Main Street businesses prepare for summer |

Main Street businesses prepare for summer


Ski season may not be over yet, but merchants and event organizers associated with Main Street are already planning for summer and even next Christmas.

Preparations for the Park Silly Sunday Market opening in June are already underway. Likewise, the Historic Main Street Business Alliance is working on how to maximize exposure for its members to the market patrons.

Tonight at 5 p.m. the alliance will meet at the Kimball Art Center to discuss this issue, as well as the alliance’s successes and goals, the 2010 proposed budget, Park City’s economic forecast, plans for making Main Street more festive during the holidays and Utah Legislature updates.

Despite the success of the Park Silly Sunday Market, not all Main Street merchants have been excited about its presence, explained Sandy Geldof, alliance program director.

Sunday has always been a strong business day in the district and people came in good numbers before the market. Once the market started a few years ago, some businesses especially towards the top of the street began noticing fewer patrons.

"It took everyone a little time to feel the effects of the market," Geldof explained. "We didn’t expect the moth to the flame effect. Some businesses reported lower sales the first year."

Recommended Stories For You

Just as Park Silly Sunday Market organizers have worked to make each year better than the last, the alliance has also been working to help the entire district benefit from the draw of the market, Geldof said.

In the most recent newsletter for members, the alliance informed readers that "in addition to asking the market to reduce the percentages of artisans like jewelry makers and photographers, and increase the participation of farmer’s booths, the HMBA is working on a targeted Sunday Sales promotion to help drive more foot traffic to the entirety of Main Street "

The merchants didn’t appreciate competition presented by vendors of jewelry, photography and food, Geldof explained. To counteract that, the alliance has been encouraging more merchants to have sidewalk sales and Sunday specials during the hours of the market.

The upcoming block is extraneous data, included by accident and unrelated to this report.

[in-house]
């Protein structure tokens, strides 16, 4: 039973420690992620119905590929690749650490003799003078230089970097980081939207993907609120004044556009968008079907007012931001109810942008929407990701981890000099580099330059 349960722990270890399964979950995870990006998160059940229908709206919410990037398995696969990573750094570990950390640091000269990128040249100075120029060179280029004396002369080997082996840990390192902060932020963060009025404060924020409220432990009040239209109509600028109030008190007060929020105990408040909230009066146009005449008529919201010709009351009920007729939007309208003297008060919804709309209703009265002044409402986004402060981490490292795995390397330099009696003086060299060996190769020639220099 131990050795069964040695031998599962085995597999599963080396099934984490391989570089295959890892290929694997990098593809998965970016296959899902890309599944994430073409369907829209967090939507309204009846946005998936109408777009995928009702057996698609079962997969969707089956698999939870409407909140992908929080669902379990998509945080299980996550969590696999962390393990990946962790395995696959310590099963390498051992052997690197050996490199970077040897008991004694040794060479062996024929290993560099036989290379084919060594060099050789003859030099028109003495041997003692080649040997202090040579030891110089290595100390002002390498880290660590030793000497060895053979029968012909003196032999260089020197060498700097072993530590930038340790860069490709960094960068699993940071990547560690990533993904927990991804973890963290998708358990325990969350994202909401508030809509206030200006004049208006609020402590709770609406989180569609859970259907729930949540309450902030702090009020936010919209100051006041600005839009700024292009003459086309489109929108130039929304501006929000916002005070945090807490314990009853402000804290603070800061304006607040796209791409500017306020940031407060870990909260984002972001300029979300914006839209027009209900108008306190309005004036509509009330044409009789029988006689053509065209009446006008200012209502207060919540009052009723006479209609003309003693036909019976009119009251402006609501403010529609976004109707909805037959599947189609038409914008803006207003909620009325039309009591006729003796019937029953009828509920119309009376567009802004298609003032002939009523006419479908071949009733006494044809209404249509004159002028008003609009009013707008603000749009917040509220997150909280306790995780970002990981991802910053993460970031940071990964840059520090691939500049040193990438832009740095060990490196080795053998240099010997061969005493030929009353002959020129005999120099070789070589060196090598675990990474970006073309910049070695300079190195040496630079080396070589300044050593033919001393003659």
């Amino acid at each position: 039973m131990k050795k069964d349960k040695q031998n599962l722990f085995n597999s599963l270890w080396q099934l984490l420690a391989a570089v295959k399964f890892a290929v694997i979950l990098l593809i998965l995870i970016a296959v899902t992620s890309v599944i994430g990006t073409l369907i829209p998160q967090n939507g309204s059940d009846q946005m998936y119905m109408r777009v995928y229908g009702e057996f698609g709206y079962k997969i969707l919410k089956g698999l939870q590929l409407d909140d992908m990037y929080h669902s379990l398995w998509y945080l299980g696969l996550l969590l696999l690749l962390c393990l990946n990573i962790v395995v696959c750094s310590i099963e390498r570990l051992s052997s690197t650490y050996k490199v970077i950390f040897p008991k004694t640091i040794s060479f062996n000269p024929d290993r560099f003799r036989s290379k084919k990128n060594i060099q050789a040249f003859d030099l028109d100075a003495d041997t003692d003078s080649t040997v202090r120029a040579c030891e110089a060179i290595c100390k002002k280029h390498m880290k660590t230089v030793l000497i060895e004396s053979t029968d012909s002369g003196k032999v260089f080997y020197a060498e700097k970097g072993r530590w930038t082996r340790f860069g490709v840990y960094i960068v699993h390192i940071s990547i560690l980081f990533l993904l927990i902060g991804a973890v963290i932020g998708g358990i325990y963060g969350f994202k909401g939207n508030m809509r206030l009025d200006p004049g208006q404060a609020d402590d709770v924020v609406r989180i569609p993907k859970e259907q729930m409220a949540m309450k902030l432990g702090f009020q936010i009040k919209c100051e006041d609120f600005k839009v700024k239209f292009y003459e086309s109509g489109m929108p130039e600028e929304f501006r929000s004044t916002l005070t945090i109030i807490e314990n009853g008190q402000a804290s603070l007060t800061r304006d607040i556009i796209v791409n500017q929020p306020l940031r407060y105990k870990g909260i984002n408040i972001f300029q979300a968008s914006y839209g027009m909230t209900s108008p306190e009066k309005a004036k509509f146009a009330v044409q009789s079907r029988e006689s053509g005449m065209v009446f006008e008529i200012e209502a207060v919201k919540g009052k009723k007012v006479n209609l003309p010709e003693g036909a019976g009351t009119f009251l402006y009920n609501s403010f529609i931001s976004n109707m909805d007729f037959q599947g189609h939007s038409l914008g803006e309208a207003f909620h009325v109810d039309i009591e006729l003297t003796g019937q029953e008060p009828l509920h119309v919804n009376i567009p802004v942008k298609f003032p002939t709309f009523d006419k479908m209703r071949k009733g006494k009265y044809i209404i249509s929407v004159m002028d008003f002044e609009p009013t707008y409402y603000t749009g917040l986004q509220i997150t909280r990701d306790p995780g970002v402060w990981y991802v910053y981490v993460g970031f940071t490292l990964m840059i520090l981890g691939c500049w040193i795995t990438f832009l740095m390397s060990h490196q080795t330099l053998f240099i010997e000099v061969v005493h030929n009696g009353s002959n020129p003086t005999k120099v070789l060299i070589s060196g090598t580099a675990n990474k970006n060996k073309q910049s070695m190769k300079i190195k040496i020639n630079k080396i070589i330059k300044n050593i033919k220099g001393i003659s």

A few restaurants, including Butcher’s Chophouse and Cisero’s have expressed interest in becoming food vendors during the market.

Phil Perry, general manager at Butcher’s, said they’ve created a special menu based on the restaurant’s specialties. To feature its meats, the chefs are coming up with sandwiches like shaved prime rib that people can eat as they walk down the street.

The restaurant will be open for brunch and Perry hopes the exposure out on the street will entice people to come in for a sit-down meal.

"Butcher’s is one of the non-corporate restaurants in town, so we feel we should be more part of the local community. We’d like to support people and see them support us," he said.

The market also decided to close each Sunday at 4 p.m. to coincide with the beginning of the dinner hour and support Main Street’s restaurants, explained market director Kimberly Kuehn.

In response to the request for fewer artisans and more farmers, the market’s Becca Gerber over vendor orchestration said they’ve been "actively pursuing local farmers to bring more produce to the market."

So far, they’ve accepted five applications and are in communication with several others.

A challenge they’re facing, Kuehn explained, is that many local farming families are LDS and prefer to attend markets on Saturdays instead of Sundays. The market offers them free space and is working with the state agricultural leaders to encourage more participation.

With all of this cooperation underway, Geldof said the alliance is being proactive this year to achieve success for everyone.

"This year we’re putting the pedal to the metal to attract more people up the street," she said.

Past measures have included a shuttle service to drop people off at the top of Main Street so that no one has to walk uphill to reach favorite spots. Organizers have also been encouraging people to park at China Bridge forcing them to walk past much of the street on their way to the market.

This year the alliance is working on selling reusable shopping bags with its logo on it and filled with coupons and promotional materials from merchants, Geldof said.

Ongoing projects include creating a Main Street Gift Card as part of a larger effort to better market the entire district, she said.